date, thanks much (really tried finding his insta handle, hope he reads this and helps me update the same). Let’s call him Harsh (pls don’t kill me for this). After a brief exchange of words with Harsh while shooting lightening in the shy, he decided to join me in the latter
part of my road trip. He was warned of all the uncomfortable adventures that could present themselves in the days to come, but looked like Harsh is a risk-seeker. So, he gave up his tent and moved next to mine. The night was pretty much uneventful minus the loud
cheering and singing and tripping over tents by all the party people at The Triund ridge. After finishing the sunrise shot and watching a restless line outside the only toilet at the Triund ridge, we decided to race back to Mcleodganj with our intestines tied to each other
preventing mishap on the way down. We shot the introduction shot for the Triund video on the way down as I had Harsh hold my smartphone for a couple of retakes (P.S. if you don’t like the intro, please remember the situation we were in). We moved on to cover more of Mandi-Pathankot National Highway in the following two days, more on that later.
Facts and information about Triund:
- The trek till Triund ridge is popular (read overhyped) among the college crowd of North India who would lose their breath while trekking up but will sing loud songs over liquor and marijuana outside their tents all night.
- Travelers do not care of cleanliness or hygiene, though there are some real warriors who are trying to help preserve the place for the next generation (if at all).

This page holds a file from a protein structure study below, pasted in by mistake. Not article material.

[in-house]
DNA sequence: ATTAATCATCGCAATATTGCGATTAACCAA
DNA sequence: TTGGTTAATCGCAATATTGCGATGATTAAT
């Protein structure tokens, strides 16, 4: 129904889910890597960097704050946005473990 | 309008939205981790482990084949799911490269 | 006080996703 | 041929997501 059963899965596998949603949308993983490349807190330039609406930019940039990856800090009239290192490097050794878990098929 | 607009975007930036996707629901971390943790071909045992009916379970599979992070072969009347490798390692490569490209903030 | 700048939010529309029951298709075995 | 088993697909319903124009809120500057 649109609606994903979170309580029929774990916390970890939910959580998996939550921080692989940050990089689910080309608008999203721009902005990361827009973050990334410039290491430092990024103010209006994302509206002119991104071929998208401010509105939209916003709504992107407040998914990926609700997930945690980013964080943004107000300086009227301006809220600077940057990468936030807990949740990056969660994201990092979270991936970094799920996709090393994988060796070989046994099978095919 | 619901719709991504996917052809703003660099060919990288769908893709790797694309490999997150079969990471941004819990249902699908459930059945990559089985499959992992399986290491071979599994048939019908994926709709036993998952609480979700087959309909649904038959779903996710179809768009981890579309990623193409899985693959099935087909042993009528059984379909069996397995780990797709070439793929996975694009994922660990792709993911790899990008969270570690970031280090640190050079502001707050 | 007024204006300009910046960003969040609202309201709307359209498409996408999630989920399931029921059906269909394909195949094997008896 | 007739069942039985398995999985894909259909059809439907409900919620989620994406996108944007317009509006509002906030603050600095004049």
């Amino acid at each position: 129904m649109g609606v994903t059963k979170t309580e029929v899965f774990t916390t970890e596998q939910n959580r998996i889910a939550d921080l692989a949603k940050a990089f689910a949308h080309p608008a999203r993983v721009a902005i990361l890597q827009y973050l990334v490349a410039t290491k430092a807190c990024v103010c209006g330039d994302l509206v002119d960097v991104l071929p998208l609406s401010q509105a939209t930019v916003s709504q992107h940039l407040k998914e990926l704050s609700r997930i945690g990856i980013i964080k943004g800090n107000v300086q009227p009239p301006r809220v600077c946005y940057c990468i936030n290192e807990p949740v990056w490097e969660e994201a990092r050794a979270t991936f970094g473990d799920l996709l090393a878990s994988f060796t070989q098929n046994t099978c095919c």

- A lot of travel agents are overselling Triund as a hot cake and the cost for a tent ranges between INR 600 – INR 1500 per night depending on your vulnerability and their smartness. The local agents’ coterie does not really allow you to pitch your
tents on the top as also there is no place left.
- It is a beautiful ridge with amazing views of Dhauladhar and the valleys. It is an easy trek for anyone with average levels of fitness. The height of the ridge is over 2800 meters, 9350 ft.
- If you are looking for a decent sleep at night, Try and take a tent farthest from the crowd and hope for the best.
- The trek till Indrahar pass (Altitude 4342 meters, 14245 ft) is ideal but only deal with it if you are serious and prepared for it. It is ideal to take a guide along for Indrahar pass.
Request: If you are heading to Triund anytime soon, please respect nature and try and leave the place as you would like to see it again.
Watch the video for a visual delight.